This course explores the multiple intersections of art and power by considering the histories and meanings of objects on display in the permanent collection of the Minneapolis Institute of Art (hereafter Mia). It asks the following questions: What is the history of museums? What is the history of this museum? Whom does the museum serve? Why is this object in this collection? Why does it look the way it does? What is the social location of the intended viewer? What is the object’s relationship to power? What is the viewer’s relationships to power? Students choose an artwork on view at the Museum and work closely with the instructor, as well as with Museum and University Librarians, to excavate the histories of the chosen object. Students compose an annotated bibliography and object biography that takes as its point of departure that “museums are not neutral.”* Developed in 2018-2019 with Nam Provost (Diversity & Inclusion Manager at Mia), this course may serve as reference for an emerging cultural competency curriculum for Mia staff. This course satisfies both the University’s core Fine Art requirement and Writing Intensive requirement, and is cross listed with Critical Studies of Race and Ethnicity. No pre-requisites.*This phrase was coined by art historians and activists La Tanya Autry, Teressa Raiford, and Mike Murawski. See https://artstuffmatters.wordpress.com/museums-are-not-neutral/
|Practical X-Ray Diffraction in Chemistry||CHEM 4994, D01, 25948||MTWR||8:30am-12:30pm||Janzen||This is a JANUARY term course. While solution characterization methods are routinely employed in chemistry to identify molecular structures, data obtained using these methods can be misleading or lack important details. X-ray crystallography can reveal accurate structural information about systems that is either difficult or impossible to obtain through other methods. In particular, intermolecular and intramolecular information can be gleaned from crystallography can have important consequences on solution properties like NMR and on solid-state properties such as absorbance or photoluminescence, mechanical behavior, and magnetic properties. This course will focus on the application of single-crystal X-ray methods in chemistry to organic and inorganic molecular systems. Topics covered in the course will include theory of diffraction, use of diffraction instrumentation, X-ray safety, crystal growth and mounting, data collection, structure refinement, use of relevant databases, and graphical manipulation and presentation of crystallographic data. The course will consist of class lectures and an integrated lab component where students will complete all steps of the process to acquire, refine, and present X-ray data results. Pre-requisite: CHEM 2020 Organic Chemistry II grade of C- or better.|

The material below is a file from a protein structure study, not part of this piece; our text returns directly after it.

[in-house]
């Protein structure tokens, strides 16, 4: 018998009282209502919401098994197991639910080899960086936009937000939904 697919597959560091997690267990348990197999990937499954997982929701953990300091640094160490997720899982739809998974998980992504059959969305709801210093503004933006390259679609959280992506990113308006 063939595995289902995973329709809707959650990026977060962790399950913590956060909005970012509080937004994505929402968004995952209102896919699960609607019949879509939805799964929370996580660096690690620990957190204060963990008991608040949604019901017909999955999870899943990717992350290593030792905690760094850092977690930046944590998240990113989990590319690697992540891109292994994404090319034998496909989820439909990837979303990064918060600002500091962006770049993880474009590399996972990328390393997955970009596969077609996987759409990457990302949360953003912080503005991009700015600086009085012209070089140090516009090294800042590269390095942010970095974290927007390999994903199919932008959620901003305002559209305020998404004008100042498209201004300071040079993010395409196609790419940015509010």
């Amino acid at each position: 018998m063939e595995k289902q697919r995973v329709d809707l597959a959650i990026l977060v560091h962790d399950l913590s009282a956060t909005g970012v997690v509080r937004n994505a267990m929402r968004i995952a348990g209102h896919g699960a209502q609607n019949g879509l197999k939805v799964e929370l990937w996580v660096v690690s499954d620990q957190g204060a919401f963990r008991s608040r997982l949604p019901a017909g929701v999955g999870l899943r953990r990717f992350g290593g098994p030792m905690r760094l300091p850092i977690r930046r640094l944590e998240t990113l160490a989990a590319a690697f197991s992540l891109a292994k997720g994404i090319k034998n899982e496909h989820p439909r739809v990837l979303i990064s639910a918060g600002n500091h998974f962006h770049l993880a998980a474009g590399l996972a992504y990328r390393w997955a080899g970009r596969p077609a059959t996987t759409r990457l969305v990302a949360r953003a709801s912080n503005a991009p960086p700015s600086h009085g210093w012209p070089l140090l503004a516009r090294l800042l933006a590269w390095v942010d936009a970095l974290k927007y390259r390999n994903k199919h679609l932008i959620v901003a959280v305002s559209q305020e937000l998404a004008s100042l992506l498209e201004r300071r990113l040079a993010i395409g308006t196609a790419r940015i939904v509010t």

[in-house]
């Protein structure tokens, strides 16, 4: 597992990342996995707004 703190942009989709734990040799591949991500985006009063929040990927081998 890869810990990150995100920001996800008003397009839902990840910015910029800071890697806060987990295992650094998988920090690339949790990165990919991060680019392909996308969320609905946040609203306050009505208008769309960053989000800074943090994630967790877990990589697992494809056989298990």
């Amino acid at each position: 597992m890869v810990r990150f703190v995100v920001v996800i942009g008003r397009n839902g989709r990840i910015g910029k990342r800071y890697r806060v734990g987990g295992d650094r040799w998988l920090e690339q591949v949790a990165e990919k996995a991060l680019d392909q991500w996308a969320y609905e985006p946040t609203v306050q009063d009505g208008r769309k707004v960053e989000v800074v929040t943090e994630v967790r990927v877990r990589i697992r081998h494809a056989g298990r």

|Feed Your Health||FSNU 3992, D01, 26154 and W01, 26155||MT||1:30-4:30pm||Breen, Shafto||This is a JANUARY term course. Food Matters is an applied nutrition course for health professional students. The course addresses the role of food in specific health conditions and its function in health promotion and disease prevention. The course guides future health professionals in the procurement, preparation and consumption of sustainably raised whole foods for self care and the translation of this to patient care. This course caters to students interested in the health professions.|
|History Goes to the Movies||HIST 2320, D01, 25955||TR||1:30-3:10pm||Neiwert||In spring 2020, HIST 2320: History at the Movies will focus on the British experience of The First World War. We will watch four films that will serve as a jumping off point to better understand how the war was experienced and how it is remembered today. We will particularly consider the experiences of women and war in our course.|
|Applied Computing II||MATH 2994, D01, 26073||MW||2:10-3:50pm||Pelatt||